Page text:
Relativism, Hyperbole and the Definition of Rape
Watching the evolution of the rape case in Dallas involving a girl who was 14 at the time, a defendant who was 18 and confessed to the rape and the judge in the case, Jeanine Howard, who not only imposed a very light sentence 45 days in jail and a 5 years probation (deferred) but has come under fire for her decision, it’s easy to have a knee-jerk reaction of outrage.
Most specifically because of the judge’s rationale for her sentencing. Judge Howard defended the lightness of the sentence by defaming the victim, saying that the girl “wasn’t the victim she claimed to be”. She cited ‘medical evidence’ showing that the girl had given birth and had had three sex partners. There was also evidence that the girl had texted the defendant indicating she wanted to spend time with him, continued to text with him after the rape, and finally, that during the rape, she didn’t cry.
Seems pretty outrageous, doesn’t it? Yes, it does. However, hold your fire. I want you to take the time to read the defendant’s confession to the police.
Okay… big breath.
Firstly, the mother of the girl and the girl herself deny that she was ever pregnant. And, although medical evidence certainly can show if someone is not a virgin, and if they have given birth, I know of know medical examination that can specify the number of sexual partners a woman has had. So it is, to some extent, extremely clear that this judge has subjectively ‘interpreted’ the victim’s gynecological medical information. What’s more, she has made that information public. To my mind, this was a deeply unethical act. What’s worse: I suspect Judge Howard released this information in her own interests only. She did not release the information to protect the defendant, or the victim. She released this information to cover her own ass.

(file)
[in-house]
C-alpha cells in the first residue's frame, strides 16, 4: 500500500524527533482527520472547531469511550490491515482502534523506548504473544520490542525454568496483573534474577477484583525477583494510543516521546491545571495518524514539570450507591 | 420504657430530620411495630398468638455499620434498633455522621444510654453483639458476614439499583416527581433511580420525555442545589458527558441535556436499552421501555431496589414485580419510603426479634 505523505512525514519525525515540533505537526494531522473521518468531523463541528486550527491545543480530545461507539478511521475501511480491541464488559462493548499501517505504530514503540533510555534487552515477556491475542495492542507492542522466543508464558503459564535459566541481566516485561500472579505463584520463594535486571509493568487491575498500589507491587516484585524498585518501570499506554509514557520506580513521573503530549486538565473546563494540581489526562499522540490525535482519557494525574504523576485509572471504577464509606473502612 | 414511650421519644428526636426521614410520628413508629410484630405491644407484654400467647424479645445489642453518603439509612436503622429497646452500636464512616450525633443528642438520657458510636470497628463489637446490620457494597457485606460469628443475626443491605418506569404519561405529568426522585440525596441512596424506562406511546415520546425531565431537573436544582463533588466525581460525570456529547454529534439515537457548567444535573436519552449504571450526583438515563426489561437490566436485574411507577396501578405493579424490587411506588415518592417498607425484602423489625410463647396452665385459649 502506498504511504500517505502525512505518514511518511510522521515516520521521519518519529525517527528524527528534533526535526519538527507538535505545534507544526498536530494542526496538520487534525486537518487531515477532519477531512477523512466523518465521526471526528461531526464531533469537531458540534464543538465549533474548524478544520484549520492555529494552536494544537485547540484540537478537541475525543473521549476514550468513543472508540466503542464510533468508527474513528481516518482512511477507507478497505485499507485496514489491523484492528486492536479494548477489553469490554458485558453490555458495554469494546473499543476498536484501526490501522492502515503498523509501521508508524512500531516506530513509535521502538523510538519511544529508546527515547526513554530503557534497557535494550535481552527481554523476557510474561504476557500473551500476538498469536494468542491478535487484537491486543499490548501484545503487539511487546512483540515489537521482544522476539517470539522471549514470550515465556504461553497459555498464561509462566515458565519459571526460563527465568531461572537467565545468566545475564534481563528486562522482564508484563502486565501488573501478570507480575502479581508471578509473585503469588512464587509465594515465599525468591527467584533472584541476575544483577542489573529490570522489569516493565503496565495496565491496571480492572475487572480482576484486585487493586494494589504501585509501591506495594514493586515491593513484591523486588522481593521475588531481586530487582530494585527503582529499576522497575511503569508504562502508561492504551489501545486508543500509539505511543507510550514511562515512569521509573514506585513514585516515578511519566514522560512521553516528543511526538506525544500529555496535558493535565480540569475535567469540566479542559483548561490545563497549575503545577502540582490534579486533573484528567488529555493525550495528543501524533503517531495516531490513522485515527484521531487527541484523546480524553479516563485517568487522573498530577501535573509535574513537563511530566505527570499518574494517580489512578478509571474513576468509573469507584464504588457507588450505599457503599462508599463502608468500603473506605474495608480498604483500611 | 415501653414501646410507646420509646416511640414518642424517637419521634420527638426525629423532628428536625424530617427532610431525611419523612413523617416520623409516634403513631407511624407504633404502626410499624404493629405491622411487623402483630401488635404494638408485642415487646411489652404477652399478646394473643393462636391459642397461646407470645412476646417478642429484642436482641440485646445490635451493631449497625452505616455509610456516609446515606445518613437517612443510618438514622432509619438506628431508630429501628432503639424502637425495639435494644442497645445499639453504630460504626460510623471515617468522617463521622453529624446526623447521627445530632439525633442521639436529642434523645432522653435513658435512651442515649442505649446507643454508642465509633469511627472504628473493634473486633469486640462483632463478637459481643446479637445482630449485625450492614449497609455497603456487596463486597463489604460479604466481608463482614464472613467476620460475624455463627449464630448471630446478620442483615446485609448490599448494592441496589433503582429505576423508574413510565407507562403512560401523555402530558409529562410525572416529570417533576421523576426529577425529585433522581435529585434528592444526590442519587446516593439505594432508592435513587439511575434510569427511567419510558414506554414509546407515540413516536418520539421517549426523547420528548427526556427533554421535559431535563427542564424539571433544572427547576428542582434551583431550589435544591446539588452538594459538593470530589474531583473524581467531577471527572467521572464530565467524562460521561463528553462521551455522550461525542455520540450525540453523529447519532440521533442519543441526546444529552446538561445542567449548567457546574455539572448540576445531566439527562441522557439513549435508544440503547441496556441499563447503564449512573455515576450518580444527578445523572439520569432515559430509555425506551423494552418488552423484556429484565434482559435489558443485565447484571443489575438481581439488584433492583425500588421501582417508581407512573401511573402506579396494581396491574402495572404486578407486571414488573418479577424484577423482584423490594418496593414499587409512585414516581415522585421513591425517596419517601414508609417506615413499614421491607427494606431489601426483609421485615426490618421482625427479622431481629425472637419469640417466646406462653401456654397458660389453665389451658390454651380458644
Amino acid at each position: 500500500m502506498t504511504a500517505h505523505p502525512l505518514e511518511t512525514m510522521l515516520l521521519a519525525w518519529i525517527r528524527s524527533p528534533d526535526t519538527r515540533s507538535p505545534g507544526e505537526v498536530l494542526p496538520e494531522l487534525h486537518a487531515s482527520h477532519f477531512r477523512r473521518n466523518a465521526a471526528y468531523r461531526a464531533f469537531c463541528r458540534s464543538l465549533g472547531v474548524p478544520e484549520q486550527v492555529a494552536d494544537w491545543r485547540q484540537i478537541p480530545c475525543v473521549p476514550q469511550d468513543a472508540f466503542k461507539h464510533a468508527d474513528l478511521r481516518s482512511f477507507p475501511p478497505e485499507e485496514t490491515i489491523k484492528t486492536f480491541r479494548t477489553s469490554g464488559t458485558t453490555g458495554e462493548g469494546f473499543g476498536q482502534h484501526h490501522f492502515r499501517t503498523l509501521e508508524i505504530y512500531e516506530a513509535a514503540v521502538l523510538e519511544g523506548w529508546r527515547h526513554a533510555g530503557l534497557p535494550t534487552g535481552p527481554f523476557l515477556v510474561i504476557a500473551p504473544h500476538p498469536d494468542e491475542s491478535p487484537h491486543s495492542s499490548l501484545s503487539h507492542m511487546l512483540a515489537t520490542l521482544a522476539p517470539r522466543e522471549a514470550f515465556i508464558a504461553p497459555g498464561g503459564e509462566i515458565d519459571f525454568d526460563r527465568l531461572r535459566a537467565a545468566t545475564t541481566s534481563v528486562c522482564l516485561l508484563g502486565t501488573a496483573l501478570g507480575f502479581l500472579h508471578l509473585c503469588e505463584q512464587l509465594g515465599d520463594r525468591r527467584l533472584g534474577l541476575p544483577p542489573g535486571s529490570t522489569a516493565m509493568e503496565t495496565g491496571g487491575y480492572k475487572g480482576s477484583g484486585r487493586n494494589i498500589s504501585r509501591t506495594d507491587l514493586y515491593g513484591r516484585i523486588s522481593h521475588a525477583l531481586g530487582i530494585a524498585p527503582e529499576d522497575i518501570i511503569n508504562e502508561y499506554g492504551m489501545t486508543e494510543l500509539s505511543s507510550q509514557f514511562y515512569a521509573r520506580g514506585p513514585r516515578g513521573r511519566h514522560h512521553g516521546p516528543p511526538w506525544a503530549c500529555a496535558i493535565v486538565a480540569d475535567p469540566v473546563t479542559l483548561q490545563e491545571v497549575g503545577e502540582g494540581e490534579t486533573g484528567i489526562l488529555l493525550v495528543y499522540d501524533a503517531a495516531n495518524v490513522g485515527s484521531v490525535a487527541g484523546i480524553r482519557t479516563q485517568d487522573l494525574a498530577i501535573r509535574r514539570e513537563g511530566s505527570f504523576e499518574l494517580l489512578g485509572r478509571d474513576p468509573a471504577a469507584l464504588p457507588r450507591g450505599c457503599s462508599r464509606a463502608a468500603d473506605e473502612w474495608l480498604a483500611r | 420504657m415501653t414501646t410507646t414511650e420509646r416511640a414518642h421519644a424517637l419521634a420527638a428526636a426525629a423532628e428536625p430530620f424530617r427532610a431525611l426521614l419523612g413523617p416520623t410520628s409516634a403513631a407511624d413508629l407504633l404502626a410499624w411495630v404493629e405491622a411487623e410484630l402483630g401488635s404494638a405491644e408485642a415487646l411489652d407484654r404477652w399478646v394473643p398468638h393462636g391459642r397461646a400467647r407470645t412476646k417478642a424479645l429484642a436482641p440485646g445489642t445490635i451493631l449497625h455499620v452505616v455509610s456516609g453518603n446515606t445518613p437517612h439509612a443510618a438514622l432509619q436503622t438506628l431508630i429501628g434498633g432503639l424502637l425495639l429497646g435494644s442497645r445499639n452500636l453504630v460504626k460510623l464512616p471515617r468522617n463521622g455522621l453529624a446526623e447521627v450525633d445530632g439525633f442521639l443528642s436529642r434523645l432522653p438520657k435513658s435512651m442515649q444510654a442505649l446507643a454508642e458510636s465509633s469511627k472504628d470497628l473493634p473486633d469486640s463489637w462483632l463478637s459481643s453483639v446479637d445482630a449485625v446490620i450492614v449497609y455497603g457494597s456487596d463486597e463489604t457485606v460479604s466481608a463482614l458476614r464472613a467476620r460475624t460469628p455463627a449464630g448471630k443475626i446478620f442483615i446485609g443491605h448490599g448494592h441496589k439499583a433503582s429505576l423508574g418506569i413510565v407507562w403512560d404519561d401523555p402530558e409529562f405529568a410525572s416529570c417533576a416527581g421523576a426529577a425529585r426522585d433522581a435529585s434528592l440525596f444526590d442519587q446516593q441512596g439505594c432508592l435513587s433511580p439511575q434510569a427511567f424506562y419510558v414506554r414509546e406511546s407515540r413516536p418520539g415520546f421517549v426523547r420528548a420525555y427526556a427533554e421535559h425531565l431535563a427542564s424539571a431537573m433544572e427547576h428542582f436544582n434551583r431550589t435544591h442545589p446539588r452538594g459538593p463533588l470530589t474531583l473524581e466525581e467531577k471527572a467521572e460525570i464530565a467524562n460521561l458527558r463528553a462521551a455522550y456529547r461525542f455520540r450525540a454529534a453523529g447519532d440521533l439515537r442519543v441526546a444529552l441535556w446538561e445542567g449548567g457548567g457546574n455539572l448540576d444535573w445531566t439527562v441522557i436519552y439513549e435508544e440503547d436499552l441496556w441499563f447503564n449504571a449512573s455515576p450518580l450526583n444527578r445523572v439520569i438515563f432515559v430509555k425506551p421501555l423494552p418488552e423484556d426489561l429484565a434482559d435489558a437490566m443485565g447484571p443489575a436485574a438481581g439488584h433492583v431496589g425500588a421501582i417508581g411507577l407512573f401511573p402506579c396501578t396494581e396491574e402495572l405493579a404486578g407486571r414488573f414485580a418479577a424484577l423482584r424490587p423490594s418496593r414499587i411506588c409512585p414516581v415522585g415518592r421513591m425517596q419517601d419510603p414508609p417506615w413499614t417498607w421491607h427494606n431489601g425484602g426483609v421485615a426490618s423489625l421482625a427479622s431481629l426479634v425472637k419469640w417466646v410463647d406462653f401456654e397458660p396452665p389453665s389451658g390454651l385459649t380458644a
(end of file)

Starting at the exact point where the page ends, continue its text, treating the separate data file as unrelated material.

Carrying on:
But more to the point – how does this have any bearing of whether rape occurred or not?
I’d like to point out here that we DO require judges to interpret the law. If the law were clear and proscriptive in every case, we wouldn’t need them. And it is rare that judges interpret the law completely free of bias. Cultural, generational and ethnic forces play a role in how any give judge ‘sees’ a situation. Decisions are often made ‘in the best interests of society’ and what those interests are change over time.
However, in this case, Howard based her sentence on factors other than evidence that a crime was committed. Either rape occurred or it didn’t; in the face of a clear confession on the part of the defendant, that medical evidence of the victim’s prior gynecological history has no bearing on the case and, furthermore, Howard’s extrapolation of a medical report as proof of 3 prior sexual partners is simply ludicrous and unprovable. Which throws her ability to reason clearly into some doubt.
At the same time, from both the trial transcript and the offender’s confession, what is clear is that this was not a case of violent rape. Although there is a clear case of rape – not only because both the plaintiff and the defendant agree that she said ‘no’ repeatedly but because, at 14, the victim is not even legally able to give consent – it is certainly more nuanced than some cases.
There is evidence that the perpetrator was shocked by his own behaviour and shows remorse, not just now, but at the time. There is also evidence to suggest that although the victim did not want to have sex with the accused in that place, at that time, she was interested in having it at another time, in another place. And no, that does not mean that what took place was not rape. It was.